Families—Here are four quick things you can do to help your fifth grader succeed at remote instruction.
Take 5 minutes to check their SeeSaw. When you get home from work, make them show you their SeeSaw schedule (example at left) to see if they’ve completed each task–and hold them accountable if they haven’t. (You don’t even need to assess quality—just make sure they’ve done it.) The kids in my class who are having the most success face consequences such as loss of video games, YouTube, and phone when they don’t complete their tasks on time.
Set a bed time. I surveyed my students last week. The results were clear. The most successful students all go to bed around 9 pm. The kids who are struggling in my class don’t have a specific time and consequently stay up way too late. Experts say pre-teen kids need ten hours of sleep per night, so make your kids hit the sack early. It’s healthier for them and it gives you some quiet time for yourself.
Use an alarm clock. Move it across the room from where your 5th grader sleeps. Make sure he or she has to get out of bed to turn it off. If you’re at work when your students needs to get up, call them on the phone to verify they’ve done it…and have consequences if they haven’t. Our class starts at 8 am, at which time they’re supposed to log-in to SeeSaw and Google Classroom. Our first interactive session is at 8:30 EVERY morning.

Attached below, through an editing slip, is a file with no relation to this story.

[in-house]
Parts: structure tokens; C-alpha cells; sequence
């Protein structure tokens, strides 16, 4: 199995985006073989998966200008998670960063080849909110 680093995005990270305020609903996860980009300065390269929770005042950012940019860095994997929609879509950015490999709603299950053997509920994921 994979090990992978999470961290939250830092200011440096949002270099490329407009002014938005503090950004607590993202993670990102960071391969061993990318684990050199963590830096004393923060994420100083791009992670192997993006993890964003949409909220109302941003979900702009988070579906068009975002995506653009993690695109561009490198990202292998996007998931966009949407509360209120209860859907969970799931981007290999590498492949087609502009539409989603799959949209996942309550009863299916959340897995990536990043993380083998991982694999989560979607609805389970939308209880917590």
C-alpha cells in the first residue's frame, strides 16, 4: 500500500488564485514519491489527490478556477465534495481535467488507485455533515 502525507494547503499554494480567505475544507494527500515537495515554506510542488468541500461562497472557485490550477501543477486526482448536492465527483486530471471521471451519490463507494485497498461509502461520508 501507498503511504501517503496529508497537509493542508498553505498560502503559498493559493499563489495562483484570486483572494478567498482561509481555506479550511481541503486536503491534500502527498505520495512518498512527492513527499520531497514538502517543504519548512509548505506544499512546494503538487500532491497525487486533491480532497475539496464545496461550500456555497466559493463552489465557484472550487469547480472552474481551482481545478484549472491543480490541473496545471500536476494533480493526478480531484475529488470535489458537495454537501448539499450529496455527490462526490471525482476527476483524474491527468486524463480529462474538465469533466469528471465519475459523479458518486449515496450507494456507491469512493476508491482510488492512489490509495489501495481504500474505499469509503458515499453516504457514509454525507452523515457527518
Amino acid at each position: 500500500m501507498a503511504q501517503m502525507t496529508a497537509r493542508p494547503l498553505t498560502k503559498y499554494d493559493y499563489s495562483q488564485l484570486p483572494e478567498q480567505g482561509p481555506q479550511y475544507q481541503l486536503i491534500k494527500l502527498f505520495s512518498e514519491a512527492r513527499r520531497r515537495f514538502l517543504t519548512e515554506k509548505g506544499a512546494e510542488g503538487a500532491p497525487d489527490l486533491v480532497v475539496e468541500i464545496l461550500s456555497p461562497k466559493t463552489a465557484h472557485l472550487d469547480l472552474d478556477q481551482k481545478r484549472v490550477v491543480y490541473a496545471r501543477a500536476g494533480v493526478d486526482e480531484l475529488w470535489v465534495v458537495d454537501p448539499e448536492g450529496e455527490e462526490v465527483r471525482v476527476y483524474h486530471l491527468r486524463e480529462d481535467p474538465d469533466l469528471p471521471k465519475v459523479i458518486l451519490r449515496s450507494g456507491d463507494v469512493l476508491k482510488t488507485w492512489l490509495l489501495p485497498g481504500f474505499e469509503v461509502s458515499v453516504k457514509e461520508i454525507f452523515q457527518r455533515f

Send them to in-person instruction. We now have sessions with up to 19 kids, so you can elect either the 8 am class or the 1 pm class and plan on it every other week. When your student comes to in-person class, I have the opportunity to help them figure out the tasks and platforms.
Notice some themes here: accountability, consequences, and sleep. Parenting is tough—but if you’ll do these five minutes tasks, it’ll be easier for you and better for your student. Thanks!